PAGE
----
Once a buffer is opened, it remains in your buffers list. We have two buffers opened: file1.js and file1.js buffers. Still in the same vim session, if we want to open a new file, we can do :e file3.js. If we check with :ls, we'll see that we have 3 buffers.

Buffer Vim file 1 2 3 ls

You can type :bdelete to close a buffer. To be honest, in my years of editing with Vim, I almost never needed to delete buffers.

The way I see it, buffer is like Z axis in X-Y-Z coordinate. Imagine X axis to right, Y axis to top, and Z axis towards screen. Your buffers files are lined up in the Z axis. You can traverse the Z axis one file at a time with :bnext/:bprev. You can jump to any coordinate in Z axis with :buffer <filename>. The number of file buffers you have is how long your Z axis is. Vim makes it almost frictionless to travel anywhere along this Z axis.

Vim buffer z axis analogy

# Vim windows A window is a viewport on a buffer. In Vim, you can have multiple windows opened.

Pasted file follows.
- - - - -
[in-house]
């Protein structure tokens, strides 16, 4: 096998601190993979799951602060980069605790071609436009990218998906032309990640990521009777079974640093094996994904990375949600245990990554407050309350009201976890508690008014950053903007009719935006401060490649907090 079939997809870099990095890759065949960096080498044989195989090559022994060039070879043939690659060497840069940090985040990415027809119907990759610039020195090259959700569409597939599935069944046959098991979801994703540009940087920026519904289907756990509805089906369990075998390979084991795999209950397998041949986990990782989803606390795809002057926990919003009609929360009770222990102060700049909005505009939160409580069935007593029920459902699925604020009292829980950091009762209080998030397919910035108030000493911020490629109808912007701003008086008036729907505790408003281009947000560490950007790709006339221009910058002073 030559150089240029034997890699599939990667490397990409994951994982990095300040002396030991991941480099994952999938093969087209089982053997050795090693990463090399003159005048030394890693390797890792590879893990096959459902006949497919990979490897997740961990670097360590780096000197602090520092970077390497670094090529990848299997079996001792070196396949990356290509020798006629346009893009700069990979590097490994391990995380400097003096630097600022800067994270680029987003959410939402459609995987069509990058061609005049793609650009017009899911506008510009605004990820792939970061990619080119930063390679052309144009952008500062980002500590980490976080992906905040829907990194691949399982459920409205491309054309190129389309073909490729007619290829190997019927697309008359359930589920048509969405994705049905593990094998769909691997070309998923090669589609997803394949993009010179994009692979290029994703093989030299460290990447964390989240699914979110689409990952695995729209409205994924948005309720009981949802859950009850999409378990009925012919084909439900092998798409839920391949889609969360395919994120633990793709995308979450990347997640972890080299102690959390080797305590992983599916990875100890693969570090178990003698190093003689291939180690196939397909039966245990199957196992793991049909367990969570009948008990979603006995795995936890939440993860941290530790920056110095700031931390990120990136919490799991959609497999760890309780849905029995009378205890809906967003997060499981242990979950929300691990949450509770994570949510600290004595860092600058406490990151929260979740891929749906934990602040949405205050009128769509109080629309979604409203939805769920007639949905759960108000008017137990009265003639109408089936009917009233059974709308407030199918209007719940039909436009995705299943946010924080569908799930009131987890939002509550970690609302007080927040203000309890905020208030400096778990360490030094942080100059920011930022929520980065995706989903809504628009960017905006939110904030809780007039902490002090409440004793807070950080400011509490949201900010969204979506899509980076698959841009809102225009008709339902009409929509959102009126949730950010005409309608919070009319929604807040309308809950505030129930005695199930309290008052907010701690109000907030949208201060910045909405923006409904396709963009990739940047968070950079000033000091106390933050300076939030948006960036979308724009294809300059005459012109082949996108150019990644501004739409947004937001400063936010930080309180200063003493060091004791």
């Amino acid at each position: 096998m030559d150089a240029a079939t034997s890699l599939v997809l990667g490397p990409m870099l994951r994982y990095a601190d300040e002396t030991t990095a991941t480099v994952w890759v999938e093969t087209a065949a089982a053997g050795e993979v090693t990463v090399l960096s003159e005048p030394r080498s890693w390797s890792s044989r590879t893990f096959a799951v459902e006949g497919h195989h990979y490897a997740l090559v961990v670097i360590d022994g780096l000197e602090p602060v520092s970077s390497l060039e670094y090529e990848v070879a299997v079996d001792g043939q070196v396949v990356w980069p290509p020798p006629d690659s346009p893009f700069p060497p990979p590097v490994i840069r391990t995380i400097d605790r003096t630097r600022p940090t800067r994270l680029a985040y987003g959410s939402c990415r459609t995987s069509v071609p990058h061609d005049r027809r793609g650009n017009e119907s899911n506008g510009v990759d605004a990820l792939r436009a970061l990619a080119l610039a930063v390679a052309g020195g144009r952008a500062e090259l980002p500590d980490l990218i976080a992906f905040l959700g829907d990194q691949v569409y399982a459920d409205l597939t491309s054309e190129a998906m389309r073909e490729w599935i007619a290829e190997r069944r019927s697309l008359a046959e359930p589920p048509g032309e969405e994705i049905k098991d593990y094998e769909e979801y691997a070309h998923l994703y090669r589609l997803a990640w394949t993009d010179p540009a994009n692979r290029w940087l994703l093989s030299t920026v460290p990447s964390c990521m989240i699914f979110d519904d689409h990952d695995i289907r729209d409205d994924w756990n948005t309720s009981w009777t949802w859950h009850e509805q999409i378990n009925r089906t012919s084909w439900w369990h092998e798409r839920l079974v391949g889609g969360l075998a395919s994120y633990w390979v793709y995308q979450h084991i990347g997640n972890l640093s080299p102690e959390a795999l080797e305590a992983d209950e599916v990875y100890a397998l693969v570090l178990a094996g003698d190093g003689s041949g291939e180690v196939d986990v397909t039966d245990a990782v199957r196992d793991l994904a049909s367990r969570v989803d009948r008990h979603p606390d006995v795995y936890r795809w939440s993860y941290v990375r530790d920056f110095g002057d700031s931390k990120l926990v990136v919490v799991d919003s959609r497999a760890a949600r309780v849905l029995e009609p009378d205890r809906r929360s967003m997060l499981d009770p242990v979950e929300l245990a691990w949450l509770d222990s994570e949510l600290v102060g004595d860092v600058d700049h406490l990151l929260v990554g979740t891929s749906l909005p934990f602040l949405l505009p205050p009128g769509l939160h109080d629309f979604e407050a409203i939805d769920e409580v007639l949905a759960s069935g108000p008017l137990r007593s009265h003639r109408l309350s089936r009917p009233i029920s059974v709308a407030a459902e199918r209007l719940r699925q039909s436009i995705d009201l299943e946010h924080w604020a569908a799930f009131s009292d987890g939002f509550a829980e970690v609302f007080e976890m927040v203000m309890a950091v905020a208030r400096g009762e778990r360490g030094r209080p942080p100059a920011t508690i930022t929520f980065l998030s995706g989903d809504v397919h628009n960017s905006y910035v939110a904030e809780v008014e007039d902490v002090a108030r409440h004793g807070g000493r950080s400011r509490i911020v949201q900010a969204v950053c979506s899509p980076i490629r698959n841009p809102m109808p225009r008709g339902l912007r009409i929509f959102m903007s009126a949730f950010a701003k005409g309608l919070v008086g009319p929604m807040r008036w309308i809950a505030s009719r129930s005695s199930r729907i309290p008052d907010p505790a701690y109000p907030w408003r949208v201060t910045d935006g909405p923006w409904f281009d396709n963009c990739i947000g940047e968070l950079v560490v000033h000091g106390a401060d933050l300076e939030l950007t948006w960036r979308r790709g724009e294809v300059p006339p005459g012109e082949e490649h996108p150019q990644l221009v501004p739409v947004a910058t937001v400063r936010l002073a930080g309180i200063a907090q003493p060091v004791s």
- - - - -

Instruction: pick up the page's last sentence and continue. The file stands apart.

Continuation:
From your console, run this again:

vim file1.js

Buffer Vim File 1

What you are looking at the screen is one window that displays buffer file1.js. Window is what you are seeing buffers through.

Exit Vim. In console, run

vim file1.js file2.js

Buffer file 1 2

We've seen this many times now. This time, we have two buffers and still one window.

Don't quit vim yet. Run:

:split file2.js

Window Vim two windows

You are looking at two windows. It's kind of hard to see the texts on bottom window, but the bottom one says file1.js (and top one file2.js). The top window is a viewport for buffer file2.js, the bottom window is a viewport for buffer file1.js.

Remain in this vim session - don't quit yet. Run:

:vsplit file3.js

Window Vim file3 file2 file1

You are now seeing three windows. Top left window displays file3.js buffer. Top right window displays file2.js buffer. Bottom window displays file1.js.

I hope you are starting to see the difference between vim buffers and windows. Don't worry if you aren't - take your time. It took me a while to understand it when I was learning this.

You can have multiple windows displaying one buffer. Right now I am still on top left window that views file3.js buffer. I will type: